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Jon "maddog" Hall
Free and Open Source Consultant
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Jon "maddog" Hall commented on a post on Blogger.
Welcome home, my son!

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Jon "maddog" Hall commented on a post on Blogger.
Hello Keith,

I used to teach at several universities many years ago.  I deal with a lot of university students now, and recently I talked with one who had seen his classmates cheating on a test using their cell phones.  The proctor of the test had been watching them closely, but after a while started working on his laptop and did not see them sending text messages to each other.

I encouraged the student to tell the professor what had happened, but he was shy about doing it.

I will add a couple more issues to your questions.

A cheaters "perfect score" affects all the other student's grades in various ways.  It helped to mask what may have been a difficult or poorly written question by allowing them to find the "right answer" where other students who studied did not.  If the test is graded on a curve, the cheater raises the class average, and therefore affects the curve.

The cheater, when going out into the real world, will be less prepared than the student who studied hard and did not cheat, or (assuming they keep "cheating" in life) will give a bad reputation to the professor and school who gave them the grade and the diploma.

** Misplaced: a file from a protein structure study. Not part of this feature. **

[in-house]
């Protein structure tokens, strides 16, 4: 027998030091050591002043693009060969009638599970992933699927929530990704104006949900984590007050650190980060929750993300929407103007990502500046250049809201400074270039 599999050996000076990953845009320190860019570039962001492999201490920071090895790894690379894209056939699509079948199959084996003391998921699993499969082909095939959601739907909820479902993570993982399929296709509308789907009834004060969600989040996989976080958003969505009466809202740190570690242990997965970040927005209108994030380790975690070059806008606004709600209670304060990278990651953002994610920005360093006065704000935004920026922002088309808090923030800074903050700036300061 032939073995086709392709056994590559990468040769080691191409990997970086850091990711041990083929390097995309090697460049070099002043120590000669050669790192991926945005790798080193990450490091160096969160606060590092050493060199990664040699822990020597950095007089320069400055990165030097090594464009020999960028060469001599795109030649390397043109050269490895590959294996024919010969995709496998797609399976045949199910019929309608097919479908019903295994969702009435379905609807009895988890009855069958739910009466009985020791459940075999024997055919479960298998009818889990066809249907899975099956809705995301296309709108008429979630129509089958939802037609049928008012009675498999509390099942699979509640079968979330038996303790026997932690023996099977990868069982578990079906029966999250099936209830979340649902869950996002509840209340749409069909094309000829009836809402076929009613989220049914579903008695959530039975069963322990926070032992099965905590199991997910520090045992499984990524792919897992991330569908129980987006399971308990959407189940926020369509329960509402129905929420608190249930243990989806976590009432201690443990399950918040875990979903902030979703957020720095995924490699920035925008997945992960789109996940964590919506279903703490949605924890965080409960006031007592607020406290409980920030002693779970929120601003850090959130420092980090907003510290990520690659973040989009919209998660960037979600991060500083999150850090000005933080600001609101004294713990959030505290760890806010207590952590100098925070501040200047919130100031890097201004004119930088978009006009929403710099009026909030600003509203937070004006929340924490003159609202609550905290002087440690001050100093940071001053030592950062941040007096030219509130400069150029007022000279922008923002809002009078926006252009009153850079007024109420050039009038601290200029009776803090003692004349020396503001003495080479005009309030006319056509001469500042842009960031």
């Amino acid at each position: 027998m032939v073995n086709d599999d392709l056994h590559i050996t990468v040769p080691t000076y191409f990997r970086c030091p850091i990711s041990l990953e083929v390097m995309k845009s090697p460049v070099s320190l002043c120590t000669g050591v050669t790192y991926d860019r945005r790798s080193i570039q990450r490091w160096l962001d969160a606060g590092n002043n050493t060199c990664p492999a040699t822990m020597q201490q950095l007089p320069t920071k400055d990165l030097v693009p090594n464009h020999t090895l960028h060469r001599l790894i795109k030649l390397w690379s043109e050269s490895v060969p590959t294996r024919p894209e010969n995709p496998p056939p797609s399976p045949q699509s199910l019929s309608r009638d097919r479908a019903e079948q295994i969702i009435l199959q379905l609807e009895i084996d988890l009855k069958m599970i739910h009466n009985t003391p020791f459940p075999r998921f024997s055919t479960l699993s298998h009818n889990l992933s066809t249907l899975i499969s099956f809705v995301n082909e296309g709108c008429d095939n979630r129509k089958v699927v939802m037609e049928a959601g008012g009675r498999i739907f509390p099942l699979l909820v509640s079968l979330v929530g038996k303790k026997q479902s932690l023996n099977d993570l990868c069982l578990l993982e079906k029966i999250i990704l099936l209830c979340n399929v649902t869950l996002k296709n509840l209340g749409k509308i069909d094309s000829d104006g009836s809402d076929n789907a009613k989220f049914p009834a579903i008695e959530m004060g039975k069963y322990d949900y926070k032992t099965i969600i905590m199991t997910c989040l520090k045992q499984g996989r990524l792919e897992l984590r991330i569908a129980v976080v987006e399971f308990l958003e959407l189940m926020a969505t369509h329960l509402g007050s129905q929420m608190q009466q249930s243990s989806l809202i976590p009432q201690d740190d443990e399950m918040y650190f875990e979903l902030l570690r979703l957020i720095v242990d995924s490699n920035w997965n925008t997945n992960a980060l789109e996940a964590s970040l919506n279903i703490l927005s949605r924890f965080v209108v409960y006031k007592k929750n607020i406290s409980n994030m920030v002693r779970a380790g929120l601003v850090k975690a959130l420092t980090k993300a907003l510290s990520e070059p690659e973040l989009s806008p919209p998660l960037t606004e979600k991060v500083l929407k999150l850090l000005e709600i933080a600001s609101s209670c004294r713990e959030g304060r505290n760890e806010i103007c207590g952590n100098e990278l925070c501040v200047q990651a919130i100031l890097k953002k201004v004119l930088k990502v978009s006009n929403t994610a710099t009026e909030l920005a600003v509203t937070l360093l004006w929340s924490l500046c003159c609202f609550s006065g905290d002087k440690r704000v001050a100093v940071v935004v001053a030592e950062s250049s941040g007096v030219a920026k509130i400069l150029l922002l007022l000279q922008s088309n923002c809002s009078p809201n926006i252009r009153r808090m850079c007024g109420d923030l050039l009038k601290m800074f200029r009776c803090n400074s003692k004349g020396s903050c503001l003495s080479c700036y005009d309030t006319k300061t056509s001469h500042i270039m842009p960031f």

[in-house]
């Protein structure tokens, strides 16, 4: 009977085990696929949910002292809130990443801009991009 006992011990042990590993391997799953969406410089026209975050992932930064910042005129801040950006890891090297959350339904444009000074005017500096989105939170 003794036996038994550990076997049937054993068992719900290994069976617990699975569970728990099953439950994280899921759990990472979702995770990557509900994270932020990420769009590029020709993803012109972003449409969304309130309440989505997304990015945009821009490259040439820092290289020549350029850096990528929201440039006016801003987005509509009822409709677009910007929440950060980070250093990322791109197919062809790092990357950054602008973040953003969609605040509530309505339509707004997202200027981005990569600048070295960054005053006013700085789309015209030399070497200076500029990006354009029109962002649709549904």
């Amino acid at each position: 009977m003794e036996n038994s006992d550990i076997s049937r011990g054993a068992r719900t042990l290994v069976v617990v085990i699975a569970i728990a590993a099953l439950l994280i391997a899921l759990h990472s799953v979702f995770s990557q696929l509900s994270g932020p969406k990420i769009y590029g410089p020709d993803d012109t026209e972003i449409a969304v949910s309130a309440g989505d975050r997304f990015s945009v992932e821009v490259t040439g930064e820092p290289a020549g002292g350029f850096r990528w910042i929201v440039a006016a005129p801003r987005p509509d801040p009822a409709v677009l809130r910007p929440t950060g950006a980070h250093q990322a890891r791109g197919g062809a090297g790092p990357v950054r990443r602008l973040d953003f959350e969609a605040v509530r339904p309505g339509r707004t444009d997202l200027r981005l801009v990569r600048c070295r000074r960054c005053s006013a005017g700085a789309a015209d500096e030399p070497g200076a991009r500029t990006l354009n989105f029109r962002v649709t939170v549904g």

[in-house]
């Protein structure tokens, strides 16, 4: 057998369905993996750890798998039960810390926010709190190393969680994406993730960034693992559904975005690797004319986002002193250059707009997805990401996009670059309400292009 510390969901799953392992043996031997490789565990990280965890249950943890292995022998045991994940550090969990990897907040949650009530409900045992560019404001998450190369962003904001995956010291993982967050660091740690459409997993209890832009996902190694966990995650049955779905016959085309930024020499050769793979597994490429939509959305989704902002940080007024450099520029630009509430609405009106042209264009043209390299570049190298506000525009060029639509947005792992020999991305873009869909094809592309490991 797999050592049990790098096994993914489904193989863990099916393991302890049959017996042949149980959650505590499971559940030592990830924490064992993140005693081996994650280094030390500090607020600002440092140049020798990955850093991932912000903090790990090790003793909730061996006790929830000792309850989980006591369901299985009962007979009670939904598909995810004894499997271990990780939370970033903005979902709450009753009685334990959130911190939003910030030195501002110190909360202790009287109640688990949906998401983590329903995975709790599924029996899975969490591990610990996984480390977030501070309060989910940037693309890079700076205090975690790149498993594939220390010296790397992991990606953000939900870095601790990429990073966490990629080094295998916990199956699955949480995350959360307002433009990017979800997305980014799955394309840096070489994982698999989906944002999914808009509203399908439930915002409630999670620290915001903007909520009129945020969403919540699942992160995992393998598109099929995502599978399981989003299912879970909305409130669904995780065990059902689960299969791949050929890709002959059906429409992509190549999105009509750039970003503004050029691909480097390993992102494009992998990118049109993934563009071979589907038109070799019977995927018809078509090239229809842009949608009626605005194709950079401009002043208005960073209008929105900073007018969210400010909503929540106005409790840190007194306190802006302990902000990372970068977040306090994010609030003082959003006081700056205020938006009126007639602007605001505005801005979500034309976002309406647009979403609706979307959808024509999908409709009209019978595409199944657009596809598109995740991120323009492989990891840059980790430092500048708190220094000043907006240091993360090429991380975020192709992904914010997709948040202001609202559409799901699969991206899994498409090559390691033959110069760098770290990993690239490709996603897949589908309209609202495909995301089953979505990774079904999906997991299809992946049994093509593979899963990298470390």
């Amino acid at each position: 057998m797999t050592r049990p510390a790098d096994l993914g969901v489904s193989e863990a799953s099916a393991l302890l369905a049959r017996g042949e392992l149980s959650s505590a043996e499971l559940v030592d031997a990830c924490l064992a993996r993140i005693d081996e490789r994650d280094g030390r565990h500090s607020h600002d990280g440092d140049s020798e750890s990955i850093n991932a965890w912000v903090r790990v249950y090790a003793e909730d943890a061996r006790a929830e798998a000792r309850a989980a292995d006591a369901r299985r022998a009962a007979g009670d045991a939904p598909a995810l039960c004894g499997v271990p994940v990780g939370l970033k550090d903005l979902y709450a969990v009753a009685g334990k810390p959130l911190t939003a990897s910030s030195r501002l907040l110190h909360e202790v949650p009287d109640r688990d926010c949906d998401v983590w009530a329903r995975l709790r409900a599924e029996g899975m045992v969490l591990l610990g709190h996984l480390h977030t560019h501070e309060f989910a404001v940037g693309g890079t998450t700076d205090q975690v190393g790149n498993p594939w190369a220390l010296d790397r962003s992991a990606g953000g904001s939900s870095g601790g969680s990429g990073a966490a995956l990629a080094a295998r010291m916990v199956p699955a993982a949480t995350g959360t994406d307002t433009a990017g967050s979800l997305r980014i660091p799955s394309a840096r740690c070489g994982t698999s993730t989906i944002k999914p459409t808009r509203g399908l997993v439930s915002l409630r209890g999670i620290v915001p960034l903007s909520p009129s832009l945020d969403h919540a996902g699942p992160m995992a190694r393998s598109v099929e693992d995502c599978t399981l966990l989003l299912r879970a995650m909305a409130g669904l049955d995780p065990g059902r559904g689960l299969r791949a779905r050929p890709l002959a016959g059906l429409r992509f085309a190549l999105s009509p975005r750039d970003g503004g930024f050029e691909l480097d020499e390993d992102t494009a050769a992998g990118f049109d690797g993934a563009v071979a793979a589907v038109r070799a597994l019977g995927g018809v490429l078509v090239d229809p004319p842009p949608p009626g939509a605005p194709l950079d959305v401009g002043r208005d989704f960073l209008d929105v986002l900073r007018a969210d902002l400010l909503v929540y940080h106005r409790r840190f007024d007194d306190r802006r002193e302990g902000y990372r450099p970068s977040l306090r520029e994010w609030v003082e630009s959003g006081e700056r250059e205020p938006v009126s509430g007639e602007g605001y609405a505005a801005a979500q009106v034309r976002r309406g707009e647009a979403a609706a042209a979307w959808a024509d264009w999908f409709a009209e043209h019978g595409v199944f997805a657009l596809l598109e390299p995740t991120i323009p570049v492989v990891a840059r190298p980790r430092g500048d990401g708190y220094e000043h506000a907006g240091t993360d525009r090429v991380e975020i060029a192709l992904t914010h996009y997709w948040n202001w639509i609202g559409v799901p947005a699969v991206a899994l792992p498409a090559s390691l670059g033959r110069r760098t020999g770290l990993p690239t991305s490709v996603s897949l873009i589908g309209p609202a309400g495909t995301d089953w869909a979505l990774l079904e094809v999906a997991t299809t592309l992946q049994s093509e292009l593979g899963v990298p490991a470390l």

In the end, it is not really your call to make.  Most institutions have a policy on cheating, and to protect yourself you need to follow it.

Cheaters are often hard to identify.  Even in your case you can not be sure of their cheating, you can only guess.  When you do identify them, they may stop cheating, particularly if you have a conversation with them talking about the issues, or they may just become more careful, in all of their classes, or just in yours.

I suggest this path:

o Go to your dean (either Dean of Instruction or Dean of Students) and tell him what happened.  Find out the school policy on cheating.

o You may not be able to do anything about this incident, but to protect both you and your students you  should have this talk with them, and with every class you ever teach, telling them there is ZERO tollerance for cheating of any type.  The next time you see someone cheating, they are out of your class and out of the school.

Sound harsh?  I had a kid years ago that had been caught cheating before I joined the department.  He was difficult to catch, but the previous department head and the senior staff had caught him and he was dismissed from the school.

A couple of years later he came back and asked if he could be readmitted.  Against the wishes of the senior staff (the department head had moved on) the Dean of Students re-admitted the student.

I had him in one of my classes.  He had been absent for a test, so I sent him with a make-up test (which I generated just for him so I knew he could not have just copied the answers) to the library to take.  He was to leave all his books and notes with me.

Halfway through the test period I went to check on him.  I found on the shelf of the desk he was sitting at a copy of the textbook for the course.  He had been reading it to get the answers to the test.

I was furious, and took him down to the Dean of Students.  All the way the kid never talked about how it was wrong to cheat, but only what his life would be like if he got kicked out of school a second time.

Not my problem.  And from that day I have had a "zero tollerance" for it.

And I hope you never again leave an answer key on the desk.

Warmest regards,

Jon "maddog" Hall

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